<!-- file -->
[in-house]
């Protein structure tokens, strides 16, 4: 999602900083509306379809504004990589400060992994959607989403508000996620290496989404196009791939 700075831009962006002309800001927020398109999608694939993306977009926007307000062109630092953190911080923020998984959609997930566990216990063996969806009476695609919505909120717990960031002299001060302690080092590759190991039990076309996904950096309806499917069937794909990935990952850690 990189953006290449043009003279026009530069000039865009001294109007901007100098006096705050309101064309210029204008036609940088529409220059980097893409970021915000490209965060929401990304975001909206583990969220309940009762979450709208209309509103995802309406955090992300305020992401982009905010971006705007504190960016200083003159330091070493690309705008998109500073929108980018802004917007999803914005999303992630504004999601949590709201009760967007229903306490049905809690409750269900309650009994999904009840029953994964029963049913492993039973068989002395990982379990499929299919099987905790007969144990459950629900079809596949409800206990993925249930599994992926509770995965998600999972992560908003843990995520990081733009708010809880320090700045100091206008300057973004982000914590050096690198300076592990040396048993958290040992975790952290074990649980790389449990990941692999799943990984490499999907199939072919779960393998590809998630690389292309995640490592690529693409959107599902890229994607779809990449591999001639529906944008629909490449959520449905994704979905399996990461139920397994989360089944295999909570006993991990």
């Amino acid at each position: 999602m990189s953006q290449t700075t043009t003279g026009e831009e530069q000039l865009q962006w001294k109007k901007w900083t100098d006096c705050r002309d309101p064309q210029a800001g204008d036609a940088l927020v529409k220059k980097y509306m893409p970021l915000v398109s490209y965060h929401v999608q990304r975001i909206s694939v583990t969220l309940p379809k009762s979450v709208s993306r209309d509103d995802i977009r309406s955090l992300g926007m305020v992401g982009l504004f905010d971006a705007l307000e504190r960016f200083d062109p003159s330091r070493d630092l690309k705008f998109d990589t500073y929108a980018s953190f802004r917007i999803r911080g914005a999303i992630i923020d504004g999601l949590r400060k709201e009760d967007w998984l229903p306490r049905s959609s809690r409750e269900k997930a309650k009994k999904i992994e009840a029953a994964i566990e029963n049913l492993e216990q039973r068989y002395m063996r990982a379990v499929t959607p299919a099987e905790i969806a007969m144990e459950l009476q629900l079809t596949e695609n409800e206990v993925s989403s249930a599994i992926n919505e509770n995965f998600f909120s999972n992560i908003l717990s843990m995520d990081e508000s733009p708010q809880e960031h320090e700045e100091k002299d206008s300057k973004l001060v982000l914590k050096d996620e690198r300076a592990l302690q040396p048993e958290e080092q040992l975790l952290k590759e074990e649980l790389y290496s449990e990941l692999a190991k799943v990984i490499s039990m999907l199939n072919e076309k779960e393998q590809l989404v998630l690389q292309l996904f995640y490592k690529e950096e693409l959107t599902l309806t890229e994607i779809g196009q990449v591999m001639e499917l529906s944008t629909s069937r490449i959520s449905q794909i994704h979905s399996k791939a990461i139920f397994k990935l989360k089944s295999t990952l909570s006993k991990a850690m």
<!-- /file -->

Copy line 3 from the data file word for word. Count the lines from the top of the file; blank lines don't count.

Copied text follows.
């Amino acid at each position: 999602m990189s953006q290449t700075t043009t003279g026009e831009e530069q000039l865009q962006w001294k109007k901007w900083t100098d006096c705050r002309d309101p064309q210029a800001g204008d036609a940088l927020v529409k220059k980097y509306m893409p970021l915000v398109s490209y965060h929401v999608q990304r975001i909206s694939v583990t969220l309940p379809k009762s979450v709208s993306r209309d509103d995802i977009r309406s955090l992300g926007m305020v992401g982009l504004f905010d971006a705007l307000e504190r960016f200083d062109p003159s330091r070493d630092l690309k705008f998109d990589t500073y929108a980018s953190f802004r917007i999803r911080g914005a999303i992630i923020d504004g999601l949590r400060k709201e009760d967007w998984l229903p306490r049905s959609s809690r409750e269900k997930a309650k009994k999904i992994e009840a029953a994964i566990e029963n049913l492993e216990q039973r068989y002395m063996r990982a379990v499929t959607p299919a099987e905790i969806a007969m144990e459950l009476q629900l079809t596949e695609n409800e206990v993925s989403s249930a599994i992926n919505e509770n995965f998600f909120s999972n992560i908003l717990s843990m995520d990081e508000s733009p708010q809880e960031h320090e700045e100091k002299d206008s300057k973004l001060v982000l914590k050096d996620e690198r300076a592990l302690q040396p048993e958290e080092q040992l975790l952290k590759e074990e649980l790389y290496s449990e990941l692999a190991k799943v990984i490499s039990m999907l199939n072919e076309k779960e393998q590809l989404v998630l690389q292309l996904f995640y490592k690529e950096e693409l959107t599902l309806t890229e994607i779809g196009q990449v591999m001639e499917l529906s944008t629909s069937r490449i959520s449905q794909i994704h979905s399996k791939a990461i139920f397994k990935l989360k089944s295999t990952l909570s006993k991990a850690m």